About Providence, Divine Action and the Church

In this blog, Terry J. Wright posts thoughts and shares research on the Christian doctrine of providence. This doctrine testifies to God’s provision for all things through creation’s high priest, the man Christ Jesus. However, the precise meaning and manner of this provision is a perpetually open question, and this blog is a forum for discussion of the many issues relating to providence and the place of the Church within God’s action.

Saturday, 9 July 2011

Book Review: Denis Edwards, How God Acts (10)

Chapter 10

Chapter 1, Chapter 2, Chapter 3 (first part), Chapter 3 (second part), Chapter 4 (first part), Chapter 4 (second part), Chapter 5, Chapter 6, Chapter 7, Chapter 8, Chapter 9

The final chapter in How God Acts deals with prayer; specifically, how we understand prayer from within a scientific outlook that also presumes the reality of noninterventionist divine action. Edwards has already argued at length that whenever God acts in the world, it is through created causes. Thus even divine action interpreted as an answer to prayer must take place through created causes. So what does this mean for prayer as a human action?

First, Edwards explains that prayer is participation in God’s own action. When we pray for something good to happen – Edwards’s own example is for peace in the Middle East – we can be sure that our own prayers are caught up in God’s own passion and action for peace. And Edwards is also sure that praying for the world opens us to the Spirit’s present action and ‘sensitizes us to the deeper reality at work in the persons in our lives, in the concrete situations we encounter, and in the events of our world.’ (p. 170). When we pray earnestly for something, it seems that God’s response to that prayer is very often to motivate the pray-er, or the community of pray-ers, to become the answer to his or her own prayers.

Secondly, prayer is about intimacy with God, about being honest with God in all things. This means simply that we share with God those things that matter to us, including our own state of mind as we pray. So prayer is an opportunity, perhaps, to admit to God that we are fed up with waiting for God to answer prayers, especially when we get out of bed at five in the morning to present our requests (with thanksgiving) to God. But prayer, being about intimacy, is also space to listen to God, whose response may be discerned in a variety of ways – and for Edwards, this variety is important, as it shows that God responds through created things such as other people or a-ha! moments. And through the conversation that is prayer, the pray-er develops the skills to know how to pray as would Jesus.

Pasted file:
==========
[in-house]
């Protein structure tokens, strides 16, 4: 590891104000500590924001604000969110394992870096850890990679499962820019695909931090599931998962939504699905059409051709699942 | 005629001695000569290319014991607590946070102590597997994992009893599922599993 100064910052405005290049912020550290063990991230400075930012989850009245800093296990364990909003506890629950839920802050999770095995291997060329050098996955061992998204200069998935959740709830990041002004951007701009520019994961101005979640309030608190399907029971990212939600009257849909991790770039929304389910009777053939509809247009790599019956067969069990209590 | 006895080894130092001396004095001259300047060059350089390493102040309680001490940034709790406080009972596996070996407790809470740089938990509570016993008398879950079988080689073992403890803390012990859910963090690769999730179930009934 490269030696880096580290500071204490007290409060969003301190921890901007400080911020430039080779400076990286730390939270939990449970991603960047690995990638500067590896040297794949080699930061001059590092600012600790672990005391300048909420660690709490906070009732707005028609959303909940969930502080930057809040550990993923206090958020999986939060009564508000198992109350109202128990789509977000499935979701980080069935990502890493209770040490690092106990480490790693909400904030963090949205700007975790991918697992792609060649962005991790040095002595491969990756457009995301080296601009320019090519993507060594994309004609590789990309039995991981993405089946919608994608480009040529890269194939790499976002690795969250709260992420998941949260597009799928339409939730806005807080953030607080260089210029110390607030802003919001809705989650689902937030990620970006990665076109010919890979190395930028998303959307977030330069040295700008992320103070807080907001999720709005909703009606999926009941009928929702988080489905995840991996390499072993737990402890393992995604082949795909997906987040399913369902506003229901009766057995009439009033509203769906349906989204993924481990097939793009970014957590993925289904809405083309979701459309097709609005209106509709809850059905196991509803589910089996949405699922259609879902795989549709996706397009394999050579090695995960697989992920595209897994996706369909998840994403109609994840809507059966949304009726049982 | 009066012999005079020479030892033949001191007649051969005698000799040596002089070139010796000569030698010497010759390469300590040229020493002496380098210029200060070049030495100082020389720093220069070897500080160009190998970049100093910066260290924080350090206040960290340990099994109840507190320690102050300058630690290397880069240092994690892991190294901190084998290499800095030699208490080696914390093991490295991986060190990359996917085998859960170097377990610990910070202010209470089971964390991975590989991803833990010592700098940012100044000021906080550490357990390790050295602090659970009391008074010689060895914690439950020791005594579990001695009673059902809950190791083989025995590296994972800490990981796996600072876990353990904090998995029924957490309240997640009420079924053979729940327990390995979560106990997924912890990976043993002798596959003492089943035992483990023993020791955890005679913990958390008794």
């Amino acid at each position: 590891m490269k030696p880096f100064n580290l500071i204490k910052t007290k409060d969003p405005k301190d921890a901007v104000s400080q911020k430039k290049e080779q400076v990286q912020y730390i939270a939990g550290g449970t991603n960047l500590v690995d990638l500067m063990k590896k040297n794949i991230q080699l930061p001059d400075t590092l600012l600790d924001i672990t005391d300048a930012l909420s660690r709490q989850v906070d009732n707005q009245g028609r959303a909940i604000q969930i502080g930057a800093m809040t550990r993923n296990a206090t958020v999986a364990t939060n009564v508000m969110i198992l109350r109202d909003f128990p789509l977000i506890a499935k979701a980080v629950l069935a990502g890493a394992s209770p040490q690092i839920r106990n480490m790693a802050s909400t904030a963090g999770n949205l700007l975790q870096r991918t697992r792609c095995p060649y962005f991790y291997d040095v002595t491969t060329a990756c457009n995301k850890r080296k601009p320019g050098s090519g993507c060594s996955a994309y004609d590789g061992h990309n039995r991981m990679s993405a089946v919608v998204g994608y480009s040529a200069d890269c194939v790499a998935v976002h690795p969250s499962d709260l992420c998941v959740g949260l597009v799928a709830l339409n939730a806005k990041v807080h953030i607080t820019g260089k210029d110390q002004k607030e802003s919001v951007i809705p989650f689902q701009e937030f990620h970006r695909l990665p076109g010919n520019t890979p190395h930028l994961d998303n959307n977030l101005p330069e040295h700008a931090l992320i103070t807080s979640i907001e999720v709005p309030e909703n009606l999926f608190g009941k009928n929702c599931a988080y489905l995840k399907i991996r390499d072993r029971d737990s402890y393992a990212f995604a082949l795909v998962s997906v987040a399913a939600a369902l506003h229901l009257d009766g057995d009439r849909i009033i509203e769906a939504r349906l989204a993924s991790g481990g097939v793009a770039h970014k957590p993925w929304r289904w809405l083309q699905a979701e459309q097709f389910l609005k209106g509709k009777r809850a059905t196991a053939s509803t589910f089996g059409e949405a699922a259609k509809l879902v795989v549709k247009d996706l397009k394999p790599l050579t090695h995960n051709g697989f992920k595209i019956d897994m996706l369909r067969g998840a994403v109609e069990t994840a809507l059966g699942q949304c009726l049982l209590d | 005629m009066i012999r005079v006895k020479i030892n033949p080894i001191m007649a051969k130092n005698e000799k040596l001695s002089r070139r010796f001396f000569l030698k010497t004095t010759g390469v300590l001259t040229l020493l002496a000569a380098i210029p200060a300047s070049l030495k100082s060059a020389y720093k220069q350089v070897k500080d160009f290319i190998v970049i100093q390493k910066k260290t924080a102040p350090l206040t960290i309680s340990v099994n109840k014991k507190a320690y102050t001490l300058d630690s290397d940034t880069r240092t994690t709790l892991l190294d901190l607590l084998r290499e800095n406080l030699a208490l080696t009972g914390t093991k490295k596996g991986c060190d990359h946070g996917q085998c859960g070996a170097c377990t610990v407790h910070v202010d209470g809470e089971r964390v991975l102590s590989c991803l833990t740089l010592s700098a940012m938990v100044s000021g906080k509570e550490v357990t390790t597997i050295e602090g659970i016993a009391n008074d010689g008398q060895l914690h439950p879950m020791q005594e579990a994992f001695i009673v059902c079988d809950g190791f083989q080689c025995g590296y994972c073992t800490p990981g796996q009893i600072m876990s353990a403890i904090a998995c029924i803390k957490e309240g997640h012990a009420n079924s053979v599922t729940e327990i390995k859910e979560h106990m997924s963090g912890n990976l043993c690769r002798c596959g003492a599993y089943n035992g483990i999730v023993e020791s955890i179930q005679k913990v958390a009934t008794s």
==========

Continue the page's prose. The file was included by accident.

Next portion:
Edwards’s third comment is that in prayer, we entrust ourselves to God’s care on a daily basis. We pray for our daily needs but in doing so learn not to sit back and wait for things to happen, but actively devote ourselves to God. In this sense, the pray-er participates in Jesus’s own prayer in Gethsemane, where initially he prayed for the cup to pass before he accepted the path God had chosen for him. And this leads to Edwards’s fourth and final point, that while it is legitimate to pray for those things that contribute to our happiness (note: happiness, not pleasure hedonistically understood) and enjoyment in a good life, eventually all these things will lead to God, in whose triune life alone we find true happiness and fulfilment.

All of these accounts of prayer ring true with me, but I would like Edwards to have linked these more thoroughly to the foregoing discussions of divine action. Is a negative response to prayer – that is, the traditional ‘unanswered’ prayer – simply the absence of a secondary cause in the equation? In a country suffering a severe drought (Edwards mentions his homeland, Australia, but we could easily mention the current eastern African drought as well), is the lack of rain simply due to the absence of rain clouds? What does it mean to ask God to ‘send rain’? Does it mean asking God literally to send the rain clouds? If so, how does God do it? And what are we to think when drought continues and worsens? As I say, much in this final chapter rings true with me, but I wonder how far this is because of piety than because it makes sense within a providential framework. The fact remains that for all of Edwards’s insights throughout How God Acts, the causal distinction he employs complicates rather than clarifies issues of providence and divine action.

… … … …

I’ve now come to the end of How God Acts. It’s a very good read, and should be regarded as a positive contribution to discussions about the doctrine of providence. I especially appreciated Edwards’s intent to show how divine action should be conceived in connection with human origins, and his attempt to demonstrate what deification could mean for the non-human world. Anyone doing research on the doctrine of providence or divine action will need to read this book. It offers some unique takes on the common problems in this research area.

But now that I have completed my review of How God Acts, I need to think about how to do future book reviews. By reviewing each of the ten chapters of How God Acts, I’ve actually produced twelve posts! This is too long, really. I plan to serial-review Kevin Vanhoozer’s Remythologizing Theology next, which is a bigger volume that Edwards’s book, so I’ll make sure I think through a suitable way to review it very soon. If you have any suggestions to make on this score, do let me know.

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